Dangerous goods packages must not be broken down for convenience to the extent that unmarked inner packages are exposed or removed from outer packages.

If your personnel make up unit loads from loose packages, either shrink-wrapped on pallets, semi-crated on pallets using solid sheet panels to protect the packages, or in crates or boxes, it is important that the marks and labels are visible on at least one face of the unit load after it has been assembled. It is good practice to ensure that when unit loads are made up, packages are arranged so that the hazard warning label(s), UN Number and Proper Shipping Name are visible on all four sides, and if practicable, the top.

If transparent shrink-wrapping is used to bind the packages together, ensure that the marks and labels are clearly visible through the shrink-wrap. If not, apply new marks and labels to the outside of the shrink-wrapping.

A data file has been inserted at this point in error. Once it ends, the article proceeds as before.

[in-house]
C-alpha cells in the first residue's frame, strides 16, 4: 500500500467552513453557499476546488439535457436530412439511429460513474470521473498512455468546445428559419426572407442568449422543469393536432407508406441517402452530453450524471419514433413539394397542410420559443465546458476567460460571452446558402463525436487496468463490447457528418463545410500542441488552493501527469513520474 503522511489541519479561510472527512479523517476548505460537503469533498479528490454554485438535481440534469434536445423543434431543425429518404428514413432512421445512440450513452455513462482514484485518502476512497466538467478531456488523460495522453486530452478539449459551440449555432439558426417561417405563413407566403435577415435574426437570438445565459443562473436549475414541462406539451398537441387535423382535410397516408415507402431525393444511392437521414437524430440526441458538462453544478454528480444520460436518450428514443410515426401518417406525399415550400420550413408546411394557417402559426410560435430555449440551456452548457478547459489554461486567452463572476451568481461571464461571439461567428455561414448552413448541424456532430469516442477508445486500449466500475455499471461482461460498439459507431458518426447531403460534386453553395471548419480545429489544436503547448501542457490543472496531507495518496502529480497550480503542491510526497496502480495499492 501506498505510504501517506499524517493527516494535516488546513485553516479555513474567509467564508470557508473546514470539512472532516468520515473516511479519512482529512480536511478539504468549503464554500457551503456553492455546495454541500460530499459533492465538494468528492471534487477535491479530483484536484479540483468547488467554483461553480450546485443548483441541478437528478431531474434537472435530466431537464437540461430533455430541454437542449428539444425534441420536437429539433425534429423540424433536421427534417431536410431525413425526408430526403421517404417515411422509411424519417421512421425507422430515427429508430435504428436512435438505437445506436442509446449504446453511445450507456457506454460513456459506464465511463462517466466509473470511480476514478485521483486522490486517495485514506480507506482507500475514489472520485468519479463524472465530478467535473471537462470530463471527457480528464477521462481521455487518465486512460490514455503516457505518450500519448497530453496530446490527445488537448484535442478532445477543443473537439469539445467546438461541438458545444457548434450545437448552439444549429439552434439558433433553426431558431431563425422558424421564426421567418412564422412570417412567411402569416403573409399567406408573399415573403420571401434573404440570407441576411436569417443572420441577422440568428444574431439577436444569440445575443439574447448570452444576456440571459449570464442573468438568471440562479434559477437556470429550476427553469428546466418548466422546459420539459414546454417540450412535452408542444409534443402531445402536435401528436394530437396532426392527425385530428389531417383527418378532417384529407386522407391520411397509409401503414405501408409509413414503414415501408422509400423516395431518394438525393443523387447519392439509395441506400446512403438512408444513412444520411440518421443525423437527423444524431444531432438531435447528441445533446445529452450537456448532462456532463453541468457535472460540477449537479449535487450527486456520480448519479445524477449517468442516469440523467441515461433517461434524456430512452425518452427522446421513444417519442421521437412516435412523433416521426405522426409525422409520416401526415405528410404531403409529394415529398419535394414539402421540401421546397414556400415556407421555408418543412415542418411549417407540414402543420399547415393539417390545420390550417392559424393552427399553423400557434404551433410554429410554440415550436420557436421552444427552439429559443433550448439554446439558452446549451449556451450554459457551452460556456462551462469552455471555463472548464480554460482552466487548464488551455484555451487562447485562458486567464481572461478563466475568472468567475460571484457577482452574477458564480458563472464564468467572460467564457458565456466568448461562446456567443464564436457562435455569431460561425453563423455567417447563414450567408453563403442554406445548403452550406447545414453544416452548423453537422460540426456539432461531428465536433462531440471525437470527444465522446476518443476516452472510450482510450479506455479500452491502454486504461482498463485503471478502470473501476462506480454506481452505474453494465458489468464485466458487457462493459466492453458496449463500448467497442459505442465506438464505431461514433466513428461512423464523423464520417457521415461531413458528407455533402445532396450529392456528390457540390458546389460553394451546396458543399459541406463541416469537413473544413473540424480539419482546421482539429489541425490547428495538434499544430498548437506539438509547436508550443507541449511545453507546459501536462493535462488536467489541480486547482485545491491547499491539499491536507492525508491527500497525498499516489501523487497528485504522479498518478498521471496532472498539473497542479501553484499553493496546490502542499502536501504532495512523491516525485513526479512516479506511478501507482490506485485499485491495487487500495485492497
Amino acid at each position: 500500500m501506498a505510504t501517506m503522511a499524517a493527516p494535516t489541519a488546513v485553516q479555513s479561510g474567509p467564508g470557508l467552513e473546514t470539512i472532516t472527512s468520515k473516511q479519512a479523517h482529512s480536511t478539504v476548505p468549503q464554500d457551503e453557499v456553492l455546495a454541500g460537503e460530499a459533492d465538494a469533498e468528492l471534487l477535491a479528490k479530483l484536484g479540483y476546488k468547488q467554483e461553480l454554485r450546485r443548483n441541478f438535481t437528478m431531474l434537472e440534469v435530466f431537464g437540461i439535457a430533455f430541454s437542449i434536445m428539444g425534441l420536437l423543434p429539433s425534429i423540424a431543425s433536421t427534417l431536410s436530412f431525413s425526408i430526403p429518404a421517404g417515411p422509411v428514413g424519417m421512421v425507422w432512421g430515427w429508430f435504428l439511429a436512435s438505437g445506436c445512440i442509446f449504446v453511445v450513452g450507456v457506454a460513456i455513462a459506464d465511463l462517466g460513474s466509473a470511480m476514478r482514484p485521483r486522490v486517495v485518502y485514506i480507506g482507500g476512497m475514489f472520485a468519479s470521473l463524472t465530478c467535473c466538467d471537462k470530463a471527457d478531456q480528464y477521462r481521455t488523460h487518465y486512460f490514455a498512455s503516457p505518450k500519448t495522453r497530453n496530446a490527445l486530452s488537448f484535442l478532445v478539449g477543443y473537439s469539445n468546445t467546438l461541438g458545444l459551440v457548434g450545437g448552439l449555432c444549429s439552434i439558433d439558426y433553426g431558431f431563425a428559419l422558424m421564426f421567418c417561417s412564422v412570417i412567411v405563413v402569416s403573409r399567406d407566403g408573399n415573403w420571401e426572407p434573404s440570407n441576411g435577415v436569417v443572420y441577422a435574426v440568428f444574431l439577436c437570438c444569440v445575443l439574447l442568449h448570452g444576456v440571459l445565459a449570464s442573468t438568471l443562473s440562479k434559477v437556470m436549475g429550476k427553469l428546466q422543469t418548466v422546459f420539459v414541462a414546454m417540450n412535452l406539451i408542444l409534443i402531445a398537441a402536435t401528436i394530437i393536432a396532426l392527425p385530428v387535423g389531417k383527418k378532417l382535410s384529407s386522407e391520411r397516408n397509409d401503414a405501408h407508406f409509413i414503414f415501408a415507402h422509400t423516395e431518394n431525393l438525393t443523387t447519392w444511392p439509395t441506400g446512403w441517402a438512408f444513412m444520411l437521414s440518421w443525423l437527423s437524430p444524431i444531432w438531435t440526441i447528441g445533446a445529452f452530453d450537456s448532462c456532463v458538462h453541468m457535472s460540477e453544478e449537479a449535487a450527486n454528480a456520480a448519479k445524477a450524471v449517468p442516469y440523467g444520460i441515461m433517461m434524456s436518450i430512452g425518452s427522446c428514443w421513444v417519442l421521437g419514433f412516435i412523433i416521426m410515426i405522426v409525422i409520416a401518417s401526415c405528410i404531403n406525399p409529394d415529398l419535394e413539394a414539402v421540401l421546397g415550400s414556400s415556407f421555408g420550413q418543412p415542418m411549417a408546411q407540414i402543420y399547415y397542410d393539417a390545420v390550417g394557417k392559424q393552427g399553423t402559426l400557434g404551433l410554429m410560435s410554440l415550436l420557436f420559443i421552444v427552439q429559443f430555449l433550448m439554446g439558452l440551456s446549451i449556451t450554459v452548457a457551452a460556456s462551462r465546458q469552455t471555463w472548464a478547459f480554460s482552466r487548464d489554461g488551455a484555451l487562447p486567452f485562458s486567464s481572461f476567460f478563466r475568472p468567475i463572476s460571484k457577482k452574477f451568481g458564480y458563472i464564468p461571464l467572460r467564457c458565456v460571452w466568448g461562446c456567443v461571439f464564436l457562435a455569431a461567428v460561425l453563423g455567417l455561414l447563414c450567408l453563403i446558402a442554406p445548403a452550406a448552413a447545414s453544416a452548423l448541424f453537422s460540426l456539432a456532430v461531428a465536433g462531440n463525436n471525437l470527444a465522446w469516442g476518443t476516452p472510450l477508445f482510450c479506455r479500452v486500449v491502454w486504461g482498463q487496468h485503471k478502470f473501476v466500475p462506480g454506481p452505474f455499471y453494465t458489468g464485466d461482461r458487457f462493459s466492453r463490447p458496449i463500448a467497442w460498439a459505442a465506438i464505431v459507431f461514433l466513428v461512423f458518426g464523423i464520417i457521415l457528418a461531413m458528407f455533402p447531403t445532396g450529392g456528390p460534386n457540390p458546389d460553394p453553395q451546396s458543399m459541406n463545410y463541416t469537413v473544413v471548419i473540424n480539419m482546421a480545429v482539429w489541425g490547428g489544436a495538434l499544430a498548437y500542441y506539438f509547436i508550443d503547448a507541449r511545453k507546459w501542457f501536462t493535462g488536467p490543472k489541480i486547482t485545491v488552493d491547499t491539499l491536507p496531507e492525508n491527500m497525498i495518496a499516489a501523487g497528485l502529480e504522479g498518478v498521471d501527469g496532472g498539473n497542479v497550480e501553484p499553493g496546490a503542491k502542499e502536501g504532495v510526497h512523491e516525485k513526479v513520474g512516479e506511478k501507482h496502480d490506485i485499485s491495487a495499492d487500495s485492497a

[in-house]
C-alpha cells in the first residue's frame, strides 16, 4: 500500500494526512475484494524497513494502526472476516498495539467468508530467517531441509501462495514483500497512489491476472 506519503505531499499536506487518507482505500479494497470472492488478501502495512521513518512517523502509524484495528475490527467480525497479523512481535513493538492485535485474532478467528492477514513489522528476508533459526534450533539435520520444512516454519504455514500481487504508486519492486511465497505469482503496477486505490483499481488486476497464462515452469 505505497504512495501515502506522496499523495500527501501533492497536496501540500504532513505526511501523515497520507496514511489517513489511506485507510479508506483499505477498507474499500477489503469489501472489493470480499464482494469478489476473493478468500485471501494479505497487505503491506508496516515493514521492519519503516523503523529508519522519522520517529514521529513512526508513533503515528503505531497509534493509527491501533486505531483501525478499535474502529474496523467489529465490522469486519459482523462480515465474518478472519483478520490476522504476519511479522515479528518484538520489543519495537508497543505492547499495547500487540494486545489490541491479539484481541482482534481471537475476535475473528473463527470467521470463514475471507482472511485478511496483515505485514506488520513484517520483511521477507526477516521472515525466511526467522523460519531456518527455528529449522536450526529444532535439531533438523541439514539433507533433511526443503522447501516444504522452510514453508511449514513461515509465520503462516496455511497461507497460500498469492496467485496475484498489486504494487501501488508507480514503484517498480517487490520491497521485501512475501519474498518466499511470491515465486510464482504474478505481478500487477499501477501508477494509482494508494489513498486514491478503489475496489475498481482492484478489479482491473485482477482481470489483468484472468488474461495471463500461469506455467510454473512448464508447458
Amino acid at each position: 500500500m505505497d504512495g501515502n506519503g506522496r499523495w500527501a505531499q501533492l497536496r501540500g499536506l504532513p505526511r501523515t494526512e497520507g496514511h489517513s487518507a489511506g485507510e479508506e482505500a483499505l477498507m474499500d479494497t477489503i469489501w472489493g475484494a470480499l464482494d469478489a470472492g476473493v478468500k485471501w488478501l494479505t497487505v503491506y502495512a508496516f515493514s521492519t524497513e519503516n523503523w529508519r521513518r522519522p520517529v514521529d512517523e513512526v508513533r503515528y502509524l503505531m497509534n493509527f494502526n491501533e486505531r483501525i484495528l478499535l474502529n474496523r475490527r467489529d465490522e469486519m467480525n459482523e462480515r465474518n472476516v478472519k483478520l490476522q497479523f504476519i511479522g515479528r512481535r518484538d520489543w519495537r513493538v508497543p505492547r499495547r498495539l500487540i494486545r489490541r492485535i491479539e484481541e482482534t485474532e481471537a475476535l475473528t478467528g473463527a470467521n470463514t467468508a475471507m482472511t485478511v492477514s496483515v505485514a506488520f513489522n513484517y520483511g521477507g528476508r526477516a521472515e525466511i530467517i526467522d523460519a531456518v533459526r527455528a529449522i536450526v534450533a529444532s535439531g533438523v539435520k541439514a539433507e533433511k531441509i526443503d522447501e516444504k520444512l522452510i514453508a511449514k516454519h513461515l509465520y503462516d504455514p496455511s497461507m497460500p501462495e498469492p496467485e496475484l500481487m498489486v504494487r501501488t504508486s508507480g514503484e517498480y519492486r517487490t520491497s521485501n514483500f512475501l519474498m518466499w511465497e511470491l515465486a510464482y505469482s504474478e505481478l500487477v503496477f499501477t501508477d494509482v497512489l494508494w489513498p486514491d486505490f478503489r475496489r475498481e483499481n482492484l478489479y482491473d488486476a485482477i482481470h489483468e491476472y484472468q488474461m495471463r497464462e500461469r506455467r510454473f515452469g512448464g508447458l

If non-transparent shrink-wrapping is used for dangerous goods the packer must apply new hazard warning labels and new Proper Shipping Name and UN Number marks to the outside of the unit load.

Package marks and labels

Every package must be marked and labelled. If you make the goods up into palletised unit loads at your factory, ensure the packages are stacked so that the labels are visible all round.

Plastic shrink and cold wrap

If pallets are shrink or cold wrapped with plastic film, ensure the marks and labels are visible through the film. If not, fix new marks and labels on top of the plastic film.

UN 1165 DIOXANE UN 1165 DIOXANE UN 1165 DIOXANE UN 1165 DIOXANE UN 1165 DIOXANE UN 1165 DIOXANE UN 1165 DIOXANE UN 1165 DIOXANE UN 1165 DIOXANE UN 1165 DIOXANE UN 1165 DIOXANE UN 1165 DIOXANE UN 1165 DIOXANE UN 1165 DIOXANE UN 1165 DIOXANE UN 1165 DIOXANE UN 1165 DIOXANE UN 1165 DIOXANE